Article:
There are many Honduran patients(of whom the great majority do not speak English) and some English-speaking islanders as well. Many of the Honduran patients come from a nearby village of about 4,000 people referred to as “La Colonia,” where immigrants from the mainland live with limited water and electricity. The clinic has a Honduran pediatrician, Dr. Solis, who is very friendly and available to answer questions about the local practice of medicine. He doesn’t speak much English so, while I am rather fluent in Spanish, interacting with him and my patients has helped me better learn how to think and communicate in medical Spanish. I have also been learning tropical medicine and becoming quite familiar with patients wanting to “desparasitar,” a frequent chief complaint that wins them a dose of albendazole and often a one-month supply of multi-vitamins. On Friday alone I had 2 patients with GI parasites(either seen by the parent or confirmed on labs)!
Living about 10 minutes away from our clinic has really taught me how much we take simple things like roads for granted, as we often end up taking taxis for only part of our route given how rough the roads are. There is one major paved road to clinic and the rest is dirt roads, which have been a bit challenging between the tropical rainy weather we intermittently experience and ongoing construction. I feel grateful to have running water and electricity at both my home and in clinic.
It has been an exciting trip so far and we have found the people here to be very friendly and welcoming; I am looking forward to seeing what the next week holds in store for us!
Upon arrival to Clinica Esperanza, I was impressed with how new and fully stocked the clinic was. I have worked at clinics in Guatemala, Mexico, and Ecuador, and this was by far the most modern and comfortable. There were ample gloves, hand gel, towels, gowns, medications and medical supplies, which led to a safe practicing environment for both the patients and practitioners.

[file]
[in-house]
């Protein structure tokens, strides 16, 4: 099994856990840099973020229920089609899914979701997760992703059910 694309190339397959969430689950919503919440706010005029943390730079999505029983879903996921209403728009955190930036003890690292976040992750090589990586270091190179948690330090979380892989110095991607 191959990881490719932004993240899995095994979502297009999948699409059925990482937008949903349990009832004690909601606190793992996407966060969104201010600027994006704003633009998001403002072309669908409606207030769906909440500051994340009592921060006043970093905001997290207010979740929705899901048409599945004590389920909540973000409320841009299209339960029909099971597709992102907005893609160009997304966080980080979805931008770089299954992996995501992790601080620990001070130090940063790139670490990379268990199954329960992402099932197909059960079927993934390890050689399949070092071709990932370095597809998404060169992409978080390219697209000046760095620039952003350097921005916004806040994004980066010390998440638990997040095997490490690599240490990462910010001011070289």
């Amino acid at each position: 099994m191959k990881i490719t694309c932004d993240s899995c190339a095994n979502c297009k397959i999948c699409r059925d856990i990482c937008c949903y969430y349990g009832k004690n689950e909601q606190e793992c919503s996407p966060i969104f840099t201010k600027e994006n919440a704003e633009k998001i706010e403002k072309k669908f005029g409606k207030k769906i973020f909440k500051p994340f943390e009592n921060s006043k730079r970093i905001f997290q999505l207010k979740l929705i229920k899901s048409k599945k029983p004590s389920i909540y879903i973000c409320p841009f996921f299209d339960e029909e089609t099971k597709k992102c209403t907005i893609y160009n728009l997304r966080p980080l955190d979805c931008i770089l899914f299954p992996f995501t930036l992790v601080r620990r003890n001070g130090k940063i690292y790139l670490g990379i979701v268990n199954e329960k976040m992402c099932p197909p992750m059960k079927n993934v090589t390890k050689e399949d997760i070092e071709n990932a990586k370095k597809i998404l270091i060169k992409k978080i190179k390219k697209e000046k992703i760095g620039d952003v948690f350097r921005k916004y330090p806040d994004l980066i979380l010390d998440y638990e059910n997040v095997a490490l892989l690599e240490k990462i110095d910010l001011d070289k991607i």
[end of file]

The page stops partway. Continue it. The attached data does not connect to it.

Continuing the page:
The patient population was made up mostly of the local colonies of the poor immigrants who settled on the islands after the major Honduras hurricanes. These “towns” are called “La Colonias.” The average income is about $3,200 per family/year and they have very little access to healthcare. There is one public hospital, at which I had the opportunity to work, and it has virtually no financial support. There is no drinking water, toilet paper, or soap, and the wards are made up of 8-10 people in a room of beds without curtains. It only costs the patients fifty cents per visit, but they may end up waiting all day without ever seeing the doctor. Therefore, there is a huge local support for Clinica Esperanza.
My experience was mostly based in the clinic. They have a new Labor and Delivery (L&D) ward, which is still awaiting licensing, so it is not yet open. I worked from 8 am – 2 pm daily, seeing both routine gyn and obstetric patients, but also the more sub-specialized Ob/Gyn patients. I managed many teen pregnancies, gestational diabetes, pregnancies complicated by malaria, multiple missed abortions and outpatient management of pyelonephritis in pregnancy. I also saw several patients with secondary amenorrhea, in which I had to decide if a certain lab, which would I would normally reflexively order in the US, was worth the cost of one month’s salary. I had to rely on my history and physical to make the diagnoses and could only use labs as supplementary.
There is a strong need for women’s healthcare and advocacy in Honduras and I hope I was able to educate both the patients and the permanent clinic employees on how to better address these issues. I plan on working from the US to help involve a clinic based Ob/Gyn attending for more difficult cases and to help organize the infrastructure of the L&D. I plan on returning next March during my elective time to continue these goals. It was overall a great experience and one I would recommend to any second year or above Ob/Gyn resident.